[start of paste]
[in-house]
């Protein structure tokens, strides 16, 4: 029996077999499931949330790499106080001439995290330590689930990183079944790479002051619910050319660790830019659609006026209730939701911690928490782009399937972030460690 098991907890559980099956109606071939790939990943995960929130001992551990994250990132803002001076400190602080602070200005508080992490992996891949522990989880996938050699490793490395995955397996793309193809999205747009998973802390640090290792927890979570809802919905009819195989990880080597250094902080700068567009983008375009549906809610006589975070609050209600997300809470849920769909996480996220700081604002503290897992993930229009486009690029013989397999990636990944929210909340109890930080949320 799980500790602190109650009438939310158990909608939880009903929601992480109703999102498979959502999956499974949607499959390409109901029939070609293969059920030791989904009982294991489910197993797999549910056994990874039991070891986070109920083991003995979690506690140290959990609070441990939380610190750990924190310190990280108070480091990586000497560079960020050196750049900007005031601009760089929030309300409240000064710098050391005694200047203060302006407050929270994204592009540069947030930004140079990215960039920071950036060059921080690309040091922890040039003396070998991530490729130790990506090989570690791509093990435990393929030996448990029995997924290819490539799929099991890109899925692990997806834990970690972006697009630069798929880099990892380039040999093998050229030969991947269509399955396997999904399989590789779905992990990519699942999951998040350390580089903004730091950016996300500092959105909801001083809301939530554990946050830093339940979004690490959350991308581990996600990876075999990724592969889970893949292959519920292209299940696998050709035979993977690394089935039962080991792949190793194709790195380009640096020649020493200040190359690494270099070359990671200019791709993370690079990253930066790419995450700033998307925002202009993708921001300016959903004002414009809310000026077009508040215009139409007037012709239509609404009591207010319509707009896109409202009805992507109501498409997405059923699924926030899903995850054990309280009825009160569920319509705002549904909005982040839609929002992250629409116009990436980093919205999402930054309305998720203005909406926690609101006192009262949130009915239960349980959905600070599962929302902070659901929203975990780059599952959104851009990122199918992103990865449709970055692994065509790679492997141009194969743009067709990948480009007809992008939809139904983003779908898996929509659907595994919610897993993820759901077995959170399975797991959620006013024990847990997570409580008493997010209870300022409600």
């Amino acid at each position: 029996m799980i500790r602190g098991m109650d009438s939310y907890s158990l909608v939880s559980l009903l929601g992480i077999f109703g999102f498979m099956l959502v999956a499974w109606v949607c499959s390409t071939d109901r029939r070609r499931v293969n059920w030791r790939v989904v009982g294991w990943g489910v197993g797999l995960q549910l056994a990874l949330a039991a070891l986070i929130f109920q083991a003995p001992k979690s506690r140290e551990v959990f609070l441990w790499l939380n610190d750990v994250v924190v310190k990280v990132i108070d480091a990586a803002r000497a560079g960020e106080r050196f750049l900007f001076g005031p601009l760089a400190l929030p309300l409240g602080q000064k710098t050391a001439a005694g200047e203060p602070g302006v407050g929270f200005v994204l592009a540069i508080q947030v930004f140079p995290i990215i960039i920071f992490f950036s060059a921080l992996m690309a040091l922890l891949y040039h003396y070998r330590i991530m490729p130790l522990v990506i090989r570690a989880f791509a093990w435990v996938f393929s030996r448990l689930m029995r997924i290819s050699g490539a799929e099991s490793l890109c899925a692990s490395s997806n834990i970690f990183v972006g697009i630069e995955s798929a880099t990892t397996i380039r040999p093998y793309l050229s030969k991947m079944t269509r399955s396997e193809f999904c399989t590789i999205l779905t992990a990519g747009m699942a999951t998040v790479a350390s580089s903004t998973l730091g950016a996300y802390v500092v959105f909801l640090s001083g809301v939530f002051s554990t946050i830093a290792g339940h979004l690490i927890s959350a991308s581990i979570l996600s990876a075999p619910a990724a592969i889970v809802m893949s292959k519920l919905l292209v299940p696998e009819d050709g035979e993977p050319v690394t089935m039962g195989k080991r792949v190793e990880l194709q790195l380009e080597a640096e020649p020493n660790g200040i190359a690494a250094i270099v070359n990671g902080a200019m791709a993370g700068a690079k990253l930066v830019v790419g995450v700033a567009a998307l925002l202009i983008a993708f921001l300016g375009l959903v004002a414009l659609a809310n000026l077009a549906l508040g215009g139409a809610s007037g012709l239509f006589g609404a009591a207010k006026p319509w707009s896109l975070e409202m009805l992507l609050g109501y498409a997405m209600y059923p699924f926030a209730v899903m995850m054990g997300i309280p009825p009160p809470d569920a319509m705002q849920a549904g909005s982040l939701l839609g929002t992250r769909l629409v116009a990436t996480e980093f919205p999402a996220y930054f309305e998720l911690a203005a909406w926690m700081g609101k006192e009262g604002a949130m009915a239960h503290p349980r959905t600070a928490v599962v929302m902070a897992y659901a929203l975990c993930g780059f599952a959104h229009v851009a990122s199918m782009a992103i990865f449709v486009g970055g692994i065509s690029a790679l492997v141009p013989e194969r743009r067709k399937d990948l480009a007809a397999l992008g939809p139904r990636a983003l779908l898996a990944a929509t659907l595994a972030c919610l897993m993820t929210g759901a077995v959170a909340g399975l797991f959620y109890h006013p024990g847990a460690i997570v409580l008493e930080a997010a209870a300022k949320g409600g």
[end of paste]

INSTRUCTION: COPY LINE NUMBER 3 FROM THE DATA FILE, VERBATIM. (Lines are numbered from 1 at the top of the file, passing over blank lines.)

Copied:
């Amino acid at each position: 029996m799980i500790r602190g098991m109650d009438s939310y907890s158990l909608v939880s559980l009903l929601g992480i077999f109703g999102f498979m099956l959502v999956a499974w109606v949607c499959s390409t071939d109901r029939r070609r499931v293969n059920w030791r790939v989904v009982g294991w990943g489910v197993g797999l995960q549910l056994a990874l949330a039991a070891l986070i929130f109920q083991a003995p001992k979690s506690r140290e551990v959990f609070l441990w790499l939380n610190d750990v994250v924190v310190k990280v990132i108070d480091a990586a803002r000497a560079g960020e106080r050196f750049l900007f001076g005031p601009l760089a400190l929030p309300l409240g602080q000064k710098t050391a001439a005694g200047e203060p602070g302006v407050g929270f200005v994204l592009a540069i508080q947030v930004f140079p995290i990215i960039i920071f992490f950036s060059a921080l992996m690309a040091l922890l891949y040039h003396y070998r330590i991530m490729p130790l522990v990506i090989r570690a989880f791509a093990w435990v996938f393929s030996r448990l689930m029995r997924i290819s050699g490539a799929e099991s490793l890109c899925a692990s490395s997806n834990i970690f990183v972006g697009i630069e995955s798929a880099t990892t397996i380039r040999p093998y793309l050229s030969k991947m079944t269509r399955s396997e193809f999904c399989t590789i999205l779905t992990a990519g747009m699942a999951t998040v790479a350390s580089s903004t998973l730091g950016a996300y802390v500092v959105f909801l640090s001083g809301v939530f002051s554990t946050i830093a290792g339940h979004l690490i927890s959350a991308s581990i979570l996600s990876a075999p619910a990724a592969i889970v809802m893949s292959k519920l919905l292209v299940p696998e009819d050709g035979e993977p050319v690394t089935m039962g195989k080991r792949v190793e990880l194709q790195l380009e080597a640096e020649p020493n660790g200040i190359a690494a250094i270099v070359n990671g902080a200019m791709a993370g700068a690079k990253l930066v830019v790419g995450v700033a567009a998307l925002l202009i983008a993708f921001l300016g375009l959903v004002a414009l659609a809310n000026l077009a549906l508040g215009g139409a809610s007037g012709l239509f006589g609404a009591a207010k006026p319509w707009s896109l975070e409202m009805l992507l609050g109501y498409a997405m209600y059923p699924f926030a209730v899903m995850m054990g997300i309280p009825p009160p809470d569920a319509m705002q849920a549904g909005s982040l939701l839609g929002t992250r769909l629409v116009a990436t996480e980093f919205p999402a996220y930054f309305e998720l911690a203005a909406w926690m700081g609101k006192e009262g604002a949130m009915a239960h503290p349980r959905t600070a928490v599962v929302m902070a897992y659901a929203l975990c993930g780059f599952a959104h229009v851009a990122s199918m782009a992103i990865f449709v486009g970055g692994i065509s690029a790679l492997v141009p013989e194969r743009r067709k399937d990948l480009a007809a397999l992008g939809p139904r990636a983003l779908l898996a990944a929509t659907l595994a972030c919610l897993m993820t929210g759901a077995v959170a909340g399975l797991f959620y109890h006013p024990g847990a460690i997570v409580l008493e930080a997010a209870a300022k949320g409600g």